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Lignin as a Binder Material for Eco-Friendly Li-Ion Batteries
KTH, School of Chemical Science and Engineering (CHE), Chemical Engineering and Technology, Applied Electrochemistry.ORCID iD: 0000-0003-1713-1659
KTH, School of Chemical Science and Engineering (CHE), Chemical Engineering and Technology, Applied Electrochemistry.ORCID iD: 0000-0001-5816-2924
KTH, School of Chemical Science and Engineering (CHE), Chemical Engineering and Technology, Applied Electrochemistry.ORCID iD: 0000-0002-9392-9059
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2016 (English)In: Materials, ISSN 1996-1944, E-ISSN 1996-1944, Vol. 9, no 3, 127Article in journal (Refereed) Published
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Text
Abstract [en]

The industrial lignin used here is a byproduct from Kraft pulp mills, extracted from black liquor. Since lignin is inexpensive, abundant and renewable, its utilization has attracted more and more attention. In this work, lignin was used for the first time as binder material for LiFePO4 positive and graphite negative electrodes in Li-ion batteries. A procedure for pretreatment of lignin, where low-molecular fractions were removed by leaching, was necessary to obtain good battery performance. The lignin was analyzed for molecular mass distribution and thermal behavior prior to and after the pretreatment. Electrodes containing active material, conductive particles and lignin were cast on metal foils, acting as current collectors and characterized using scanning electron microscopy (SEM), electrochemical impedance spectroscopy (EIS) and galvanostatic charge-discharge cycles. Good reversible capacities were obtained, 148 mAhg(-1) for the positive electrode and 305 mAhg(-1) for the negative electrode. Fairly good rate capabilities were found for both the positive electrode with 117 mAhg(-1) and the negative electrode with 160 mAhg(-1) at 1C. Low ohmic resistance also indicated good binder functionality. The results show that lignin is a promising candidate as binder material for electrodes in eco-friendly Li-ion batteries.

Place, publisher, year, edition, pages
MDPI AG , 2016. Vol. 9, no 3, 127
Keyword [en]
lignin, binder, leaching, electrodes, Li-ion batteries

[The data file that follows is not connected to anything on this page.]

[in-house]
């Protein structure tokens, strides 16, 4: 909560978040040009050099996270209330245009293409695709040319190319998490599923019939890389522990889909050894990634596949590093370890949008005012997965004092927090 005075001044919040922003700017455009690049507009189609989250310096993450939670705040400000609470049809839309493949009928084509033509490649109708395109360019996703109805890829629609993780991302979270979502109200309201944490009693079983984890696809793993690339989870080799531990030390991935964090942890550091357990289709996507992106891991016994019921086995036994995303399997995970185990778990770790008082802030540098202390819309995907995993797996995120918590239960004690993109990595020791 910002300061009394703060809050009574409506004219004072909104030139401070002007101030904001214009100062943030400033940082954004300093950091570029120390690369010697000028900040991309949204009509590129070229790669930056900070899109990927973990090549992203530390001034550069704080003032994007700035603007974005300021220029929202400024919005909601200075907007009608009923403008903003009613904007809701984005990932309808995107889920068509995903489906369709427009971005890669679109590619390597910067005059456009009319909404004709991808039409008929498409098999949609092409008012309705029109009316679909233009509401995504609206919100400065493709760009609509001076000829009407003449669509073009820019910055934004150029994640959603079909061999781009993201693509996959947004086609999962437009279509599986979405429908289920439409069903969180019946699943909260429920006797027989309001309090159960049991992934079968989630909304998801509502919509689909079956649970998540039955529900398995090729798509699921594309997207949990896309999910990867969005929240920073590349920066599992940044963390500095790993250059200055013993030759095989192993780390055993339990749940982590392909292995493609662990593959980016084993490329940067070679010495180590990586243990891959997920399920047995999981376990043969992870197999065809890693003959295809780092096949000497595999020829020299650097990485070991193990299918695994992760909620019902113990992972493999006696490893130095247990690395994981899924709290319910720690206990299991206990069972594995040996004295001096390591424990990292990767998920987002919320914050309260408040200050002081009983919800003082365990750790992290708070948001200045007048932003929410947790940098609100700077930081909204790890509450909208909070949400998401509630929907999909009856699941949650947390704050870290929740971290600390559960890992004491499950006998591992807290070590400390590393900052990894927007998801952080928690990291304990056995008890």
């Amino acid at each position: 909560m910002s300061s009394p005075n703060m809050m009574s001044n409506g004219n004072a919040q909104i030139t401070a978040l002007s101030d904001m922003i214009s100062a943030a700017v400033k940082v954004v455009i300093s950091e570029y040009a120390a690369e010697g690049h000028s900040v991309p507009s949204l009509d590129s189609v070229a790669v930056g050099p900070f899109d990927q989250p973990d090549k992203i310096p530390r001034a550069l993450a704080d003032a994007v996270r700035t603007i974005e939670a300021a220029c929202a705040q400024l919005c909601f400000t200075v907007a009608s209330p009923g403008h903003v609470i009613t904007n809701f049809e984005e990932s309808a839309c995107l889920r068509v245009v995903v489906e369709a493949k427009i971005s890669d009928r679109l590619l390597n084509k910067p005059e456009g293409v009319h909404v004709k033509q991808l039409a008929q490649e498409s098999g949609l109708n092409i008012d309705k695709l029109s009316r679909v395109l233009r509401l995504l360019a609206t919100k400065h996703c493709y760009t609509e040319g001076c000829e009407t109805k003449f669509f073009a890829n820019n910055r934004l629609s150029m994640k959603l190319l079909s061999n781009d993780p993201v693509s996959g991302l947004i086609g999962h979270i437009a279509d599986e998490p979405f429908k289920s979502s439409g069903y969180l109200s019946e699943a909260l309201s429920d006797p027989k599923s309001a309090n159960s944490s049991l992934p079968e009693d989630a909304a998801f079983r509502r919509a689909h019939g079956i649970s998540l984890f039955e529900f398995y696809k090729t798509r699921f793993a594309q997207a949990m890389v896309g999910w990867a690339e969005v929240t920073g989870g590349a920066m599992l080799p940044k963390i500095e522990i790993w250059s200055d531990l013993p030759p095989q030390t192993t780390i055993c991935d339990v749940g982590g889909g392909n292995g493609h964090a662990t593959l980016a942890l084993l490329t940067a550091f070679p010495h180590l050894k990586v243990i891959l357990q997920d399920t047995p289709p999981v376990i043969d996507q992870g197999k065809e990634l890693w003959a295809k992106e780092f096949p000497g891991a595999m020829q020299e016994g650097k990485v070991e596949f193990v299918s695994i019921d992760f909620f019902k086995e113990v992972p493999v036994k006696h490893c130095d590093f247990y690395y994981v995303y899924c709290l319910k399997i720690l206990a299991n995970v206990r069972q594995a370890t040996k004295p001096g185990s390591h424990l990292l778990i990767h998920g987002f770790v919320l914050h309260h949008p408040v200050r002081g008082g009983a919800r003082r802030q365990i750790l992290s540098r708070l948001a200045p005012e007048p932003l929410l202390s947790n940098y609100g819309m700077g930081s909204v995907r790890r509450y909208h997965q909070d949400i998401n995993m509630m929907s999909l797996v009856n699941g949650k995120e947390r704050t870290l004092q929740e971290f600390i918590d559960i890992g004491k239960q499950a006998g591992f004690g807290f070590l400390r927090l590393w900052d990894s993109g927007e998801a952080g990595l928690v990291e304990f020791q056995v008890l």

National Category
Materials Engineering
Identifiers
URN: urn:nbn:se:kth:diva-186569DOI: 10.3390/ma9030127ISI: 000373805400072Scopus ID: 2-s2.0-84962652184OAI: oai:DiVA.org:kth-186569DiVA: diva2:927987
Note

QC 20160513

Available from: 2016-05-13 Created: 2016-05-13 Last updated: 2017-04-21Bibliographically approved
In thesis
1. Wood-based Materials for Lithium-ion Batteries
Open this publication in new window or tab >>Wood-based Materials for Lithium-ion Batteries
2017 (English)Doctoral thesis, comprehensive summary (Other academic)
Abstract [en]

Lithium-ion batteries (LIB) have become very important recently as power sources for portable electronics and electric vehicles. Today non-renewable petroleum-based polymers are used as binders in state-of-the-art LIB. Therefore, it is essential to investigate alternative binders, which are environmentally friendly and inexpensive. Using wood-based materials, such as cellulose and lignin, could make the batteries more environmentally benign, cheaper and easier to produce.

Lignin, a byproduct from the pulping industry and the second most abundant bio-polymer in wood, has been investigated for the first time as binder material for eco-friendly LIB. Both LiFePO4 (LFP) positive and graphite negative electrodes using pretreated lignin as binder exhibited good electrochemical performance. The drawback of lignin as binder is that its poor mechanical properties limit the preparation of a thick electrode, constraining the energy density for LIB.

In order to meet the demands of flexible and bendable electronic devices, cellulose nanofibrils (CNF) as binder materials have been successfully fabricated for flexible batteries by a water-based paper making process. It showed excellent binding properties for different kinds of electrode materials, which were homogenously dispersed in its visible network. The flexible electrodes obtained good mechanical and electrochemical properties. A study of different CNF shows that the manufacturing process affects the performance of the electrodes.

Another innovative LIB concept in this thesis was to build both lightweight and bendable LIB. Chopped carbon fibers (CF), bound by CNF, were demonstrated as both current collector and as a current collector-free negative electrode, produced by an easy filtration process. The gravimetric energy density was increased compared to cells with metallic current collectors. The CF-based lightweight and flexible electrode achieved a good cycling stability, rate capability, even after 4000 times of bending.

Place, publisher, year, edition, pages
KTH Royal Institute of Technology, 2017. 48 p.
Series
TRITA-CHE-Report, ISSN 1654-1081 ; 2017:26
Keyword
binder, lignin, TEMPO-oxidized cellulose nanofibrils, flexible paper electrodes, lightweight, eco-friendly, Li-ion batteries
National Category
Chemical Engineering
Research subject
Chemical Engineering
Identifiers
urn:nbn:se:kth:diva-205663 (URN)978-91-7729-358-3 (ISBN)
Public defence
2017-05-22, F3, Lindstedtsvägen 26, Stockholm, 10:00 (English)
Opponent
Supervisors
Note

QC 20170421

Available from: 2017-04-21 Created: 2017-04-21 Last updated: 2017-04-24Bibliographically approved

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